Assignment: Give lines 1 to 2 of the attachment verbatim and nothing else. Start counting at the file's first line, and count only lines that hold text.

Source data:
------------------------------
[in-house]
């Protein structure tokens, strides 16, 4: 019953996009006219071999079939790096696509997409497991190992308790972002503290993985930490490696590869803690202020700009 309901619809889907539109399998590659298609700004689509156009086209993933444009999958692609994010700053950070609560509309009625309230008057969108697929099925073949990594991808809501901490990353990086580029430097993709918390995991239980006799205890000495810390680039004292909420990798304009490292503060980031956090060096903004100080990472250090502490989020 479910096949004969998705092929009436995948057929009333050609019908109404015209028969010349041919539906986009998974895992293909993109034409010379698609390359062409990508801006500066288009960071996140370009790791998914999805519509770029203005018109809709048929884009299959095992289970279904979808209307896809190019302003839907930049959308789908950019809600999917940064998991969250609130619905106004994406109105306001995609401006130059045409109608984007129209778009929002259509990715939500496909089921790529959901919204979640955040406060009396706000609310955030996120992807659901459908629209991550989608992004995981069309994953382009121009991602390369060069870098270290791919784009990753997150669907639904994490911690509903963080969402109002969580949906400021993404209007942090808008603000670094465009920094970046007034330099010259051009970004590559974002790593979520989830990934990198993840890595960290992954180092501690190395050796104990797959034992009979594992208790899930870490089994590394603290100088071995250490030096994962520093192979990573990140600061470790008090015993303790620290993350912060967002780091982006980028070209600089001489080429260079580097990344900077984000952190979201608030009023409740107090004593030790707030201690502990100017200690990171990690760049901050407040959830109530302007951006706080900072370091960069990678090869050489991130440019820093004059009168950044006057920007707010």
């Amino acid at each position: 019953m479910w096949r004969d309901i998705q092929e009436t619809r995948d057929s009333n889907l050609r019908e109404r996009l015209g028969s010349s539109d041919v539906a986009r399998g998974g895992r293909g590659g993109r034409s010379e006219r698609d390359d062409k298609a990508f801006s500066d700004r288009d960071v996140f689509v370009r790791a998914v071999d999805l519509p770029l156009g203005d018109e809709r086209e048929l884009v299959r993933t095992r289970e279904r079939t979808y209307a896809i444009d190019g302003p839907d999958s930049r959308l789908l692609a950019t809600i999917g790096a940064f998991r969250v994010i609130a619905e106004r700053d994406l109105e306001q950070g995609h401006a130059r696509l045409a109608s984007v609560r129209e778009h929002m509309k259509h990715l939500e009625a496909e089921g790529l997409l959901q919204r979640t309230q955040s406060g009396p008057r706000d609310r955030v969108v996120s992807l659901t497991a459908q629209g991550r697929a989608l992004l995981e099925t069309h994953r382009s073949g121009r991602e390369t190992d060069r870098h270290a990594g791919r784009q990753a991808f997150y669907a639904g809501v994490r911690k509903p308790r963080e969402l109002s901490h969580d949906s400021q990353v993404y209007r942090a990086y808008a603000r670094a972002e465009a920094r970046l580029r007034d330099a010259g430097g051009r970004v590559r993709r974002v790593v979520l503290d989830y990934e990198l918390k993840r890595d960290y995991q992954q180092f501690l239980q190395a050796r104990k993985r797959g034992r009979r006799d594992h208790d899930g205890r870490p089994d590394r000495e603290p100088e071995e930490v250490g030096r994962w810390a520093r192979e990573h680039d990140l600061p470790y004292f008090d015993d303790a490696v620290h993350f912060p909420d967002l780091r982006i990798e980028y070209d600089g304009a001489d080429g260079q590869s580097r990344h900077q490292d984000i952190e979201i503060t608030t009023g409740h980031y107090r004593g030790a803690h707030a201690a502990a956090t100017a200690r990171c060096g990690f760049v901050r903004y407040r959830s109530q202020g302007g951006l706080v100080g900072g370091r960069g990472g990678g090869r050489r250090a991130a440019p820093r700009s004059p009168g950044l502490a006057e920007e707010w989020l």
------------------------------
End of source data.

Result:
[in-house]
């Protein structure tokens, strides 16, 4: 019953996009006219071999079939790096696509997409497991190992308790972002503290993985930490490696590869803690202020700009 309901619809889907539109399998590659298609700004689509156009086209993933444009999958692609994010700053950070609560509309009625309230008057969108697929099925073949990594991808809501901490990353990086580029430097993709918390995991239980006799205890000495810390680039004292909420990798304009490292503060980031956090060096903004100080990472250090502490989020 479910096949004969998705092929009436995948057929009333050609019908109404015209028969010349041919539906986009998974895992293909993109034409010379698609390359062409990508801006500066288009960071996140370009790791998914999805519509770029203005018109809709048929884009299959095992289970279904979808209307896809190019302003839907930049959308789908950019809600999917940064998991969250609130619905106004994406109105306001995609401006130059045409109608984007129209778009929002259509990715939500496909089921790529959901919204979640955040406060009396706000609310955030996120992807659901459908629209991550989608992004995981069309994953382009121009991602390369060069870098270290791919784009990753997150669907639904994490911690509903963080969402109002969580949906400021993404209007942090808008603000670094465009920094970046007034330099010259051009970004590559974002790593979520989830990934990198993840890595960290992954180092501690190395050796104990797959034992009979594992208790899930870490089994590394603290100088071995250490030096994962520093192979990573990140600061470790008090015993303790620290993350912060967002780091982006980028070209600089001489080429260079580097990344900077984000952190979201608030009023409740107090004593030790707030201690502990100017200690990171990690760049901050407040959830109530302007951006706080900072370091960069990678090869050489991130440019820093004059009168950044006057920007707010």